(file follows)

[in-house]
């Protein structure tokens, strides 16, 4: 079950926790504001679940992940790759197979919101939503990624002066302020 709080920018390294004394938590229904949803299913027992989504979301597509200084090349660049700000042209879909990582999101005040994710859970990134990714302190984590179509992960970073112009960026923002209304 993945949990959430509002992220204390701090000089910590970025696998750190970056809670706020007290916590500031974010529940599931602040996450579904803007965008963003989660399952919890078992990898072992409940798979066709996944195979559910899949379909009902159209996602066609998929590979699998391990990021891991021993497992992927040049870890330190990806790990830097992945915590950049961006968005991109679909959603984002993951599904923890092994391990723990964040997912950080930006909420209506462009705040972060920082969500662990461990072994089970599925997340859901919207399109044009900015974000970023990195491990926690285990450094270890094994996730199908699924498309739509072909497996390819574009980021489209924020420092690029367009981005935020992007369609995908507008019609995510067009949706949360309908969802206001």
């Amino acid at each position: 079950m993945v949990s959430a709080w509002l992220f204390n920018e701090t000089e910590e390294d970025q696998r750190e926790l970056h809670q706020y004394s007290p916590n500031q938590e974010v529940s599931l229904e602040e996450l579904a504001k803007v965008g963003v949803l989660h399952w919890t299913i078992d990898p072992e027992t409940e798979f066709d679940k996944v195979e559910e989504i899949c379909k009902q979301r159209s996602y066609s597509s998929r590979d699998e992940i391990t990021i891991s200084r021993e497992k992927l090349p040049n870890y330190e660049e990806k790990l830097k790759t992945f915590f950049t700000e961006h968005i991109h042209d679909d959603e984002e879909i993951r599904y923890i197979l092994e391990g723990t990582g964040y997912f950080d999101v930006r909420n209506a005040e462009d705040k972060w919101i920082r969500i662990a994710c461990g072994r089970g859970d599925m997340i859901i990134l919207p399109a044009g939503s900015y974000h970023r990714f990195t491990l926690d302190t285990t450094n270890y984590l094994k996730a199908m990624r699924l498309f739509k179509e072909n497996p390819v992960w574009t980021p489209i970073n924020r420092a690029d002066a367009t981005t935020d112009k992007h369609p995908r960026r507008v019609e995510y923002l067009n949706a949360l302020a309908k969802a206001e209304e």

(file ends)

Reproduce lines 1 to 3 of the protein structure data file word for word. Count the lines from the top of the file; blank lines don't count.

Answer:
[in-house]
């Protein structure tokens, strides 16, 4: 079950926790504001679940992940790759197979919101939503990624002066302020 709080920018390294004394938590229904949803299913027992989504979301597509200084090349660049700000042209879909990582999101005040994710859970990134990714302190984590179509992960970073112009960026923002209304 993945949990959430509002992220204390701090000089910590970025696998750190970056809670706020007290916590500031974010529940599931602040996450579904803007965008963003989660399952919890078992990898072992409940798979066709996944195979559910899949379909009902159209996602066609998929590979699998391990990021891991021993497992992927040049870890330190990806790990830097992945915590950049961006968005991109679909959603984002993951599904923890092994391990723990964040997912950080930006909420209506462009705040972060920082969500662990461990072994089970599925997340859901919207399109044009900015974000970023990195491990926690285990450094270890094994996730199908699924498309739509072909497996390819574009980021489209924020420092690029367009981005935020992007369609995908507008019609995510067009949706949360309908969802206001």
């Amino acid at each position: 079950m993945v949990s959430a709080w509002l992220f204390n920018e701090t000089e910590e390294d970025q696998r750190e926790l970056h809670q706020y004394s007290p916590n500031q938590e974010v529940s599931l229904e602040e996450l579904a504001k803007v965008g963003v949803l989660h399952w919890t299913i078992d990898p072992e027992t409940e798979f066709d679940k996944v195979e559910e989504i899949c379909k009902q979301r159209s996602y066609s597509s998929r590979d699998e992940i391990t990021i891991s200084r021993e497992k992927l090349p040049n870890y330190e660049e990806k790990l830097k790759t992945f915590f950049t700000e961006h968005i991109h042209d679909d959603e984002e879909i993951r599904y923890i197979l092994e391990g723990t990582g964040y997912f950080d999101v930006r909420n209506a005040e462009d705040k972060w919101i920082r969500i662990a994710c461990g072994r089970g859970d599925m997340i859901i990134l919207p399109a044009g939503s900015y974000h970023r990714f990195t491990l926690d302190t285990t450094n270890y984590l094994k996730a199908m990624r699924l498309f739509k179509e072909n497996p390819v992960w574009t980021p489209i970073n924020r420092a690029d002066a367009t981005t935020d112009k992007h369609p995908r960026r507008v019609e995510y923002l067009n949706a949360l302020a309908k969802a206001e209304e």